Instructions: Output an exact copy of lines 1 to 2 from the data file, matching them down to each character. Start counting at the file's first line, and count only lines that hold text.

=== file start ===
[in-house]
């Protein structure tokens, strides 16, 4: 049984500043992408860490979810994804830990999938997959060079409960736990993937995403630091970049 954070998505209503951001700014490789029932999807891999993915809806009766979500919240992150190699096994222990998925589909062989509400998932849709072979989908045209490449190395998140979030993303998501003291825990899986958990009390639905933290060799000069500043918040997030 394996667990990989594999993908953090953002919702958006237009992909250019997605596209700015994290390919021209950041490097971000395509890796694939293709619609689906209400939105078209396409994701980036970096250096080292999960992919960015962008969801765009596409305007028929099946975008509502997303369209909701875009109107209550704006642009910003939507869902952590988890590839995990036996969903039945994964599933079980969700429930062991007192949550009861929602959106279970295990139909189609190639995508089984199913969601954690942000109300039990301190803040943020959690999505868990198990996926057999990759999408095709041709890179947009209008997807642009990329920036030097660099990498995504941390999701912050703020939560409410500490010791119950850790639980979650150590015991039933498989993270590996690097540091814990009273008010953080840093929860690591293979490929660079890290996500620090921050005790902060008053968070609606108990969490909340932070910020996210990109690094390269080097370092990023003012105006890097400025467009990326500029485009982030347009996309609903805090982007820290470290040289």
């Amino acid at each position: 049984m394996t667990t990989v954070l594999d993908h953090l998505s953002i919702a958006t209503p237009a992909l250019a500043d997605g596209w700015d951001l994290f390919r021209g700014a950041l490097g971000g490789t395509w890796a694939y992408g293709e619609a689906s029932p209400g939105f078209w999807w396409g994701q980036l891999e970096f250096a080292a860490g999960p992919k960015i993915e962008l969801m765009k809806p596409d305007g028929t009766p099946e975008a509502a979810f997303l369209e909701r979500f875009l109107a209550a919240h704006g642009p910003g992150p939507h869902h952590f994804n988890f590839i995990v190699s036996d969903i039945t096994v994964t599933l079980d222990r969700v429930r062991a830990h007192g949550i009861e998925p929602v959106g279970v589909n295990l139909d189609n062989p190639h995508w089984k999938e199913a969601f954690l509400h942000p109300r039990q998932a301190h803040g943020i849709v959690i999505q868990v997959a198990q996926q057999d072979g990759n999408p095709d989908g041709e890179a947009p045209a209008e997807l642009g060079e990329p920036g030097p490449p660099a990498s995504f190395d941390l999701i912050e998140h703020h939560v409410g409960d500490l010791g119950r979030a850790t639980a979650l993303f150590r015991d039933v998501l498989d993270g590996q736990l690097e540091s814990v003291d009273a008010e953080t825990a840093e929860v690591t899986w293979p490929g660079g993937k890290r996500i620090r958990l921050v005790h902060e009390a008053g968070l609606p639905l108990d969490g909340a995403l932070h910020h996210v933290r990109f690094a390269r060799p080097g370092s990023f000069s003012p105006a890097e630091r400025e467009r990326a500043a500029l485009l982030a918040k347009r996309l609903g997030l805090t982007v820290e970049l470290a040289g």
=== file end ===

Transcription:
[in-house]
């Protein structure tokens, strides 16, 4: 049984500043992408860490979810994804830990999938997959060079409960736990993937995403630091970049 954070998505209503951001700014490789029932999807891999993915809806009766979500919240992150190699096994222990998925589909062989509400998932849709072979989908045209490449190395998140979030993303998501003291825990899986958990009390639905933290060799000069500043918040997030 394996667990990989594999993908953090953002919702958006237009992909250019997605596209700015994290390919021209950041490097971000395509890796694939293709619609689906209400939105078209396409994701980036970096250096080292999960992919960015962008969801765009596409305007028929099946975008509502997303369209909701875009109107209550704006642009910003939507869902952590988890590839995990036996969903039945994964599933079980969700429930062991007192949550009861929602959106279970295990139909189609190639995508089984199913969601954690942000109300039990301190803040943020959690999505868990198990996926057999990759999408095709041709890179947009209008997807642009990329920036030097660099990498995504941390999701912050703020939560409410500490010791119950850790639980979650150590015991039933498989993270590996690097540091814990009273008010953080840093929860690591293979490929660079890290996500620090921050005790902060008053968070609606108990969490909340932070910020996210990109690094390269080097370092990023003012105006890097400025467009990326500029485009982030347009996309609903805090982007820290470290040289």